Use this URL to cite or link to this record in EThOS: http://ethos.bl.uk/OrderDetails.do?uin=uk.bl.ethos.702854
Title: Cosmology with velocity dispersion based counts of groups and the effect of AGN feedback on host galaxy morphology
Author: Caldwell, C. E.
ISNI:       0000 0004 6059 3549
Awarding Body: Liverpool John Moores University
Current Institution: Liverpool John Moores University
Date of Award: 2017
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Abstract:
The evolution of galaxy cluster counts is a powerful probe of several fundamental cosmological parameters. A number of recent studies using this probe have claimed tension with the cosmology preferred by the analysis of the Planck primary CMB data, in the sense that there are fewer clusters observed than predicted based on the primary CMB cosmology. One possible resolution to this problem is systematic errors in the absolute halo mass calibration in cluster studies, which is required to convert the standard theoretical prediction (the halo mass function) into counts as a function of the observable (e.g., X-ray luminosity, Sunyaev-Zel'dovich flux, optical richness). Here I propose an alternative strategy, which is to directly compare predicted and observed cluster counts as a function of the one-dimensional velocity dispersion of the cluster galaxies. I show that the velocity dispersion of groups/clusters can be theoretically predicted as robustly as mass but, unlike mass, it can also be directly observed, thus circumventing the main systematic bias in traditional cluster counts studies. With the aid of the BAHAMAS suite of cosmological hydrodynamical simulations, I demonstrate the potential of the velocity dispersion counts for discriminating even similar ΛCDM models. Then, I compare the abundance of groups in the GAMA survey to the predictions from BAHAMAS to constrain the values of several cosmological parameters. Additionally, I investigate the role of active galactic nuclei (AGN) in galaxy evolution. The color bimodality of galaxy populations roughly divides galaxies into two groups: blue, star-forming galaxies, and red, quiescent galaxies. One theory that explains how high-mass, red, non-star-forming galaxies maintain this condition is the duty cycle hypothesis. This hypothesis invokes AGN feedback from low luminosity radio-loud AGN (LERGs) to deposit mechanical heating into the intergalactic medium, thus preventing star formation. I test this hypothesis by comparing the half-light radii of quiescent elliptical galaxies with LERG host galaxies using a large multi-wavelength sample from two surveys, UKIDSS/UDS, and ULTRAVISTA/COSMOS. The radius distribution of the two groups are similar, thus providing evidence for the duty cycle hypothesis. I also check the star formation activity of the LERGs. For the duty cycle to hold, LERGs should reside within non-star-forming galaxies. However, I find that a subset of LERGs appear to be dusty star forming galaxies.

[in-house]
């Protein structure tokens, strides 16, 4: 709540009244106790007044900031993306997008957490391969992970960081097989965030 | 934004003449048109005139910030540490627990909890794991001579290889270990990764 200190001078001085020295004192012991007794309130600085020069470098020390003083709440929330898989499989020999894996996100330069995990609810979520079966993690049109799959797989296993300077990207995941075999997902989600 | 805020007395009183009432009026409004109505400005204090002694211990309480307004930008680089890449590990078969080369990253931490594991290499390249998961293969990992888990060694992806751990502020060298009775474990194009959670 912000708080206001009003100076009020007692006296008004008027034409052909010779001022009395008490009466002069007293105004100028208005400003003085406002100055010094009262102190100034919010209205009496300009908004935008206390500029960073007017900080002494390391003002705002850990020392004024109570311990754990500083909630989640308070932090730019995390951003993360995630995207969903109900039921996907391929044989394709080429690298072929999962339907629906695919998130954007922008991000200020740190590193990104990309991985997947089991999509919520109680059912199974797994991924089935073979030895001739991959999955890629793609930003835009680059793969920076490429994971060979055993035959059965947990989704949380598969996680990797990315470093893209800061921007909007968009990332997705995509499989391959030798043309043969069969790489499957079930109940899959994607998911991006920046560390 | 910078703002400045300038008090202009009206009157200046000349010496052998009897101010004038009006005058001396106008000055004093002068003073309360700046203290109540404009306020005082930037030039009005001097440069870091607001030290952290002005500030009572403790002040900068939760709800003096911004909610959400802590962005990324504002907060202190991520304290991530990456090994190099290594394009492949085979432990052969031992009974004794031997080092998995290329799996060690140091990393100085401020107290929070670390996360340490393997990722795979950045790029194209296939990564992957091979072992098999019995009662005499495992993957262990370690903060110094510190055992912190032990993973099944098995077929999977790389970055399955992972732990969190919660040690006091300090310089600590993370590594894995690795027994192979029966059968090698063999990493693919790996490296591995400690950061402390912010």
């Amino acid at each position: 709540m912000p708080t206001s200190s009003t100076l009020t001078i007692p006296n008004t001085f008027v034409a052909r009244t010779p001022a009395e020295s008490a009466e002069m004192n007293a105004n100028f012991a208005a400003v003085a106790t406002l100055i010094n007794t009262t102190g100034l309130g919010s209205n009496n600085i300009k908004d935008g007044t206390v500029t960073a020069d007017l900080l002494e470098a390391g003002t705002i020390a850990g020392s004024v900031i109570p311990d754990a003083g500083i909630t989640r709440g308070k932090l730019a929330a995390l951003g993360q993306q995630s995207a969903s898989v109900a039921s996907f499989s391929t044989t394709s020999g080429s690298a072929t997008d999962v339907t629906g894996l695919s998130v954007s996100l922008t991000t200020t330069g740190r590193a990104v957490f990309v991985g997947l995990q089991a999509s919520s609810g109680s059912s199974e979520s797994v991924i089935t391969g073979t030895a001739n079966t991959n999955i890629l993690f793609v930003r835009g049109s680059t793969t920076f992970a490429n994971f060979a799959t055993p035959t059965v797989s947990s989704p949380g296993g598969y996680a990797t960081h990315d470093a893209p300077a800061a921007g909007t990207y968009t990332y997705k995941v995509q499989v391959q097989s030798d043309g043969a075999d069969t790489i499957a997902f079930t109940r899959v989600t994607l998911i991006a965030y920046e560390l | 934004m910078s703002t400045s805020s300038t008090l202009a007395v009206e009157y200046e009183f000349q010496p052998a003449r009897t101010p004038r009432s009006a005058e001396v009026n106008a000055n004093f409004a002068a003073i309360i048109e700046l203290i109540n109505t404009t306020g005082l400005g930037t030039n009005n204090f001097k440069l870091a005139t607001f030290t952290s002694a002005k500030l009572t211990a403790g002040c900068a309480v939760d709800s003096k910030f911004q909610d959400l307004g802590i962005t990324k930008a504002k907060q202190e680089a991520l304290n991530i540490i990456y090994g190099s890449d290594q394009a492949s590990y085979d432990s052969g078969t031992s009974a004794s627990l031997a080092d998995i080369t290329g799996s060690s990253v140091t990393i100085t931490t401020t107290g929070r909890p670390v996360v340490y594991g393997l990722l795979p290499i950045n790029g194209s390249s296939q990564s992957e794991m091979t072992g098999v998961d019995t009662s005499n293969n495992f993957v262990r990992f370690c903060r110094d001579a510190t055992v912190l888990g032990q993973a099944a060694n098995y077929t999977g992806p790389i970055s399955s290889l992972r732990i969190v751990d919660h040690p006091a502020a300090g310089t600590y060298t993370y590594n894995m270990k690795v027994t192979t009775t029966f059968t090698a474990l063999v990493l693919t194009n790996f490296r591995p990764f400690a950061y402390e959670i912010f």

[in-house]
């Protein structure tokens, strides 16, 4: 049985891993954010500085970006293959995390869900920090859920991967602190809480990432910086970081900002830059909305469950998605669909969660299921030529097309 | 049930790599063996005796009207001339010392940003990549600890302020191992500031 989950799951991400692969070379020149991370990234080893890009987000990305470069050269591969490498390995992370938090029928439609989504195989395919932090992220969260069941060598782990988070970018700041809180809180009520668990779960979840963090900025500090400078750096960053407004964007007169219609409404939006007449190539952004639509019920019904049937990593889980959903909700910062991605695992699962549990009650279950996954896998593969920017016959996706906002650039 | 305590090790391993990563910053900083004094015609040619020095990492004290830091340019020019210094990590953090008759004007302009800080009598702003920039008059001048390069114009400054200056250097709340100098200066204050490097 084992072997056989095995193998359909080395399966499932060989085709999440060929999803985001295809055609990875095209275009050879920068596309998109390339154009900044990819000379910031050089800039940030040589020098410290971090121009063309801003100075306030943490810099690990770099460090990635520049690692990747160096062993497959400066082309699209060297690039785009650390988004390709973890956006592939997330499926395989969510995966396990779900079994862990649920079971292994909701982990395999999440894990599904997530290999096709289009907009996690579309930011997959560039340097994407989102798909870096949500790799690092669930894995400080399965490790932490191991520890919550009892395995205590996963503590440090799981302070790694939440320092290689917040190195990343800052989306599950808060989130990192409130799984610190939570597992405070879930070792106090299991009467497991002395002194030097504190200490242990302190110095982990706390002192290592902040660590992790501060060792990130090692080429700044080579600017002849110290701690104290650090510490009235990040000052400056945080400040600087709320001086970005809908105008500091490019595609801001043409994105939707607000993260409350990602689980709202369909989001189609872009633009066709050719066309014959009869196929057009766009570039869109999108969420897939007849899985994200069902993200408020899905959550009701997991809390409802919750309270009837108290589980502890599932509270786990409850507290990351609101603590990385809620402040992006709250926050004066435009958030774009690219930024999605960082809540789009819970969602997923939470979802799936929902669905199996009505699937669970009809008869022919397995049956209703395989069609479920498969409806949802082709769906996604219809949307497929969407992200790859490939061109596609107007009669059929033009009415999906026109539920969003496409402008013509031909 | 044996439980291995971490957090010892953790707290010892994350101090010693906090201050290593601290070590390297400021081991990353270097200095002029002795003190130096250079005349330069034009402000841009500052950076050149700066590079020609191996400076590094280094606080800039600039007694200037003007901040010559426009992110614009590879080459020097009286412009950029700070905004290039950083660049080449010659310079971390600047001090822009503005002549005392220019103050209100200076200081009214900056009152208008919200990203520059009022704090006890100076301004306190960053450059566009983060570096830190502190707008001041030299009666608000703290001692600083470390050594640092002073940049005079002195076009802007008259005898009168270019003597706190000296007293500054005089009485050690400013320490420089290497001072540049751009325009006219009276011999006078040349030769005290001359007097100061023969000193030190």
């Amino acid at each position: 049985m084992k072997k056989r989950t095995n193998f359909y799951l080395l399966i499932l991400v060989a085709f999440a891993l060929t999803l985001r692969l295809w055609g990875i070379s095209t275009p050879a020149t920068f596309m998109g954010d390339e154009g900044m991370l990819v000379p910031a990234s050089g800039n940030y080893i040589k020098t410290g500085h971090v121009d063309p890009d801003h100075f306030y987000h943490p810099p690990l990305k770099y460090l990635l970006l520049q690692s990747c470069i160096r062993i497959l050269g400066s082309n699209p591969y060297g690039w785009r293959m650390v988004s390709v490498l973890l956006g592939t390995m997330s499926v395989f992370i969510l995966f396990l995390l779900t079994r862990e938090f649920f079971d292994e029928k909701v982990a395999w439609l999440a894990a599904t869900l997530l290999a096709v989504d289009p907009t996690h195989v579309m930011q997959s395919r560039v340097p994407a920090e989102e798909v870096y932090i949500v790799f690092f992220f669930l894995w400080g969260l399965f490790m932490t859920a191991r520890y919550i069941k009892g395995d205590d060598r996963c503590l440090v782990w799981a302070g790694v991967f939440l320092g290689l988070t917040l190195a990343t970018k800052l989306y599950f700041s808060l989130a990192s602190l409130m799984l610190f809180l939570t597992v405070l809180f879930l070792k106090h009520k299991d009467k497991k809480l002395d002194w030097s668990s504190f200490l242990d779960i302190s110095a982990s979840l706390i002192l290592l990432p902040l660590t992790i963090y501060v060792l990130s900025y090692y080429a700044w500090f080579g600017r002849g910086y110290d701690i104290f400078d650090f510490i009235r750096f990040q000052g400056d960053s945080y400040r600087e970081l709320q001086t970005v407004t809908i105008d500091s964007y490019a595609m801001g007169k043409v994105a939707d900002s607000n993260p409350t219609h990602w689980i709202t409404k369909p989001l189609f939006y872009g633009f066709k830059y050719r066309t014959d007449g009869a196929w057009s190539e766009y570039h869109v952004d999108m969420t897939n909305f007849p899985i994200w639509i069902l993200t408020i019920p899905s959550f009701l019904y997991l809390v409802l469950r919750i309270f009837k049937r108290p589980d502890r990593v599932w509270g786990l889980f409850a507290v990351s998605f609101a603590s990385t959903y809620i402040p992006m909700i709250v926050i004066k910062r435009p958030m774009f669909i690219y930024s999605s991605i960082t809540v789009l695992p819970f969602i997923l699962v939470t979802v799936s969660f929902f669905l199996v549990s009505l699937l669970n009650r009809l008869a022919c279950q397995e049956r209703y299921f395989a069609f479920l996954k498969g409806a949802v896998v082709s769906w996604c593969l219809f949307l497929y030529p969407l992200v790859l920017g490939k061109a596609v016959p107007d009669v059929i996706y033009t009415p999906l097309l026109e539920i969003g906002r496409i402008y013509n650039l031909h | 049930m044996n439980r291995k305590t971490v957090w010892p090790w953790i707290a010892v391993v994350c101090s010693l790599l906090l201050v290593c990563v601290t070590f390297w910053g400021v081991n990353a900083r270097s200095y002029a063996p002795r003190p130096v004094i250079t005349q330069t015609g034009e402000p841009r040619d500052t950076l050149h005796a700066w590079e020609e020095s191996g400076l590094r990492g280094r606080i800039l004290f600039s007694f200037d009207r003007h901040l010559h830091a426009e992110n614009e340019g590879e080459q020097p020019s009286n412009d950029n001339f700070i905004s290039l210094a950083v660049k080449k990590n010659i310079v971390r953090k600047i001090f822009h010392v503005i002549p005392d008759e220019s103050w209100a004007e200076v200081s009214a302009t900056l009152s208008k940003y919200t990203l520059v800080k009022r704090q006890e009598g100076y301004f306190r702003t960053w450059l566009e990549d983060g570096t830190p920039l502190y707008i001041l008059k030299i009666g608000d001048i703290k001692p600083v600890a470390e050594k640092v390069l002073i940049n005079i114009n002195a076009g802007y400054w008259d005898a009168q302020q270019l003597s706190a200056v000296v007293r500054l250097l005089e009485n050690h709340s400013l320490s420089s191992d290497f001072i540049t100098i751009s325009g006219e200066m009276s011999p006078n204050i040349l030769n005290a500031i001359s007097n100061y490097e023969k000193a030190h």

Supervisor: Baldry, I. K. Sponsor: Not available
Qualification Name: Thesis (Ph.D.) Qualification Level: Doctoral
EThOS ID: uk.bl.ethos.702854  DOI: Not available
Keywords: QB Astronomy
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